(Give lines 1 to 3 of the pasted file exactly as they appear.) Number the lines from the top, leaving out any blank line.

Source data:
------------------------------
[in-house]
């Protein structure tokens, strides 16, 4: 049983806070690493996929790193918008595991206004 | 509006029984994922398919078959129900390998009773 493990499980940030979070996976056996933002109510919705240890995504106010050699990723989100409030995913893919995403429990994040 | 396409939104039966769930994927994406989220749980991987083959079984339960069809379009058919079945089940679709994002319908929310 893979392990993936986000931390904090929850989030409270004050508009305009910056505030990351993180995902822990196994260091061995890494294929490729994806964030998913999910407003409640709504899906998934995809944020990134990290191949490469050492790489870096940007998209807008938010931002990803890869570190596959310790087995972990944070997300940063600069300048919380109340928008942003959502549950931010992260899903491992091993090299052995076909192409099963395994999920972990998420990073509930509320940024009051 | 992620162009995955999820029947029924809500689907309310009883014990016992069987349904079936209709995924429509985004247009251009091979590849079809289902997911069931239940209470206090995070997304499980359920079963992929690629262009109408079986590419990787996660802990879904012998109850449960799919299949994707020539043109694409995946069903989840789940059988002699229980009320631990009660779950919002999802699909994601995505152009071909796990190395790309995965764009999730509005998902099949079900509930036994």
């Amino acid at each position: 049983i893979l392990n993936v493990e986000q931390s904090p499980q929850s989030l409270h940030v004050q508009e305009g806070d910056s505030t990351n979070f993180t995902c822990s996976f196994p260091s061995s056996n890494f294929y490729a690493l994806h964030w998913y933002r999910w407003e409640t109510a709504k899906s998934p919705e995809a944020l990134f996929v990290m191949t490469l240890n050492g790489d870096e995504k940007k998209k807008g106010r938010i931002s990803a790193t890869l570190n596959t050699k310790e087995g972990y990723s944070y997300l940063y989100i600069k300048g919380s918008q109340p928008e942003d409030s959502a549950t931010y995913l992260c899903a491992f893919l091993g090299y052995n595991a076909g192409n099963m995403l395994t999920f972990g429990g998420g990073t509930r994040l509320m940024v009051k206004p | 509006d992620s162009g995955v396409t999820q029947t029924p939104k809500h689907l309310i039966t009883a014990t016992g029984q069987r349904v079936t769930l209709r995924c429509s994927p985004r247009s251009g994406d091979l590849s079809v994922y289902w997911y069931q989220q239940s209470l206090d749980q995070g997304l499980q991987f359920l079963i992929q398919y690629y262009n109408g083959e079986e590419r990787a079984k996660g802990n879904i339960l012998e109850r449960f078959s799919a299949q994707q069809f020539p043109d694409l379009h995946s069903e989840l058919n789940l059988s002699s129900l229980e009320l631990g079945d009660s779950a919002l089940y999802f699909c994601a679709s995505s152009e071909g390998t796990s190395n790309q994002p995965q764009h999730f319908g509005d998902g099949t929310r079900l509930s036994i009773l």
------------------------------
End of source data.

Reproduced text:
[in-house]
């Protein structure tokens, strides 16, 4: 049983806070690493996929790193918008595991206004 | 509006029984994922398919078959129900390998009773 493990499980940030979070996976056996933002109510919705240890995504106010050699990723989100409030995913893919995403429990994040 | 396409939104039966769930994927994406989220749980991987083959079984339960069809379009058919079945089940679709994002319908929310 893979392990993936986000931390904090929850989030409270004050508009305009910056505030990351993180995902822990196994260091061995890494294929490729994806964030998913999910407003409640709504899906998934995809944020990134990290191949490469050492790489870096940007998209807008938010931002990803890869570190596959310790087995972990944070997300940063600069300048919380109340928008942003959502549950931010992260899903491992091993090299052995076909192409099963395994999920972990998420990073509930509320940024009051 | 992620162009995955999820029947029924809500689907309310009883014990016992069987349904079936209709995924429509985004247009251009091979590849079809289902997911069931239940209470206090995070997304499980359920079963992929690629262009109408079986590419990787996660802990879904012998109850449960799919299949994707020539043109694409995946069903989840789940059988002699229980009320631990009660779950919002999802699909994601995505152009071909796990190395790309995965764009999730509005998902099949079900509930036994």
């Amino acid at each position: 049983i893979l392990n993936v493990e986000q931390s904090p499980q929850s989030l409270h940030v004050q508009e305009g806070d910056s505030t990351n979070f993180t995902c822990s996976f196994p260091s061995s056996n890494f294929y490729a690493l994806h964030w998913y933002r999910w407003e409640t109510a709504k899906s998934p919705e995809a944020l990134f996929v990290m191949t490469l240890n050492g790489d870096e995504k940007k998209k807008g106010r938010i931002s990803a790193t890869l570190n596959t050699k310790e087995g972990y990723s944070y997300l940063y989100i600069k300048g919380s918008q109340p928008e942003d409030s959502a549950t931010y995913l992260c899903a491992f893919l091993g090299y052995n595991a076909g192409n099963m995403l395994t999920f972990g429990g998420g990073t509930r994040l509320m940024v009051k206004p | 509006d992620s162009g995955v396409t999820q029947t029924p939104k809500h689907l309310i039966t009883a014990t016992g029984q069987r349904v079936t769930l209709r995924c429509s994927p985004r247009s251009g994406d091979l590849s079809v994922y289902w997911y069931q989220q239940s209470l206090d749980q995070g997304l499980q991987f359920l079963i992929q398919y690629y262009n109408g083959e079986e590419r990787a079984k996660g802990n879904i339960l012998e109850r449960f078959s799919a299949q994707q069809f020539p043109d694409l379009h995946s069903e989840l058919n789940l059988s002699s129900l229980e009320l631990g079945d009660s779950a919002l089940y999802f699909c994601a679709s995505s152009e071909g390998t796990s190395n790309q994002p995965q764009h999730f319908g509005d998902g099949t929310r079900l509930s036994i009773l």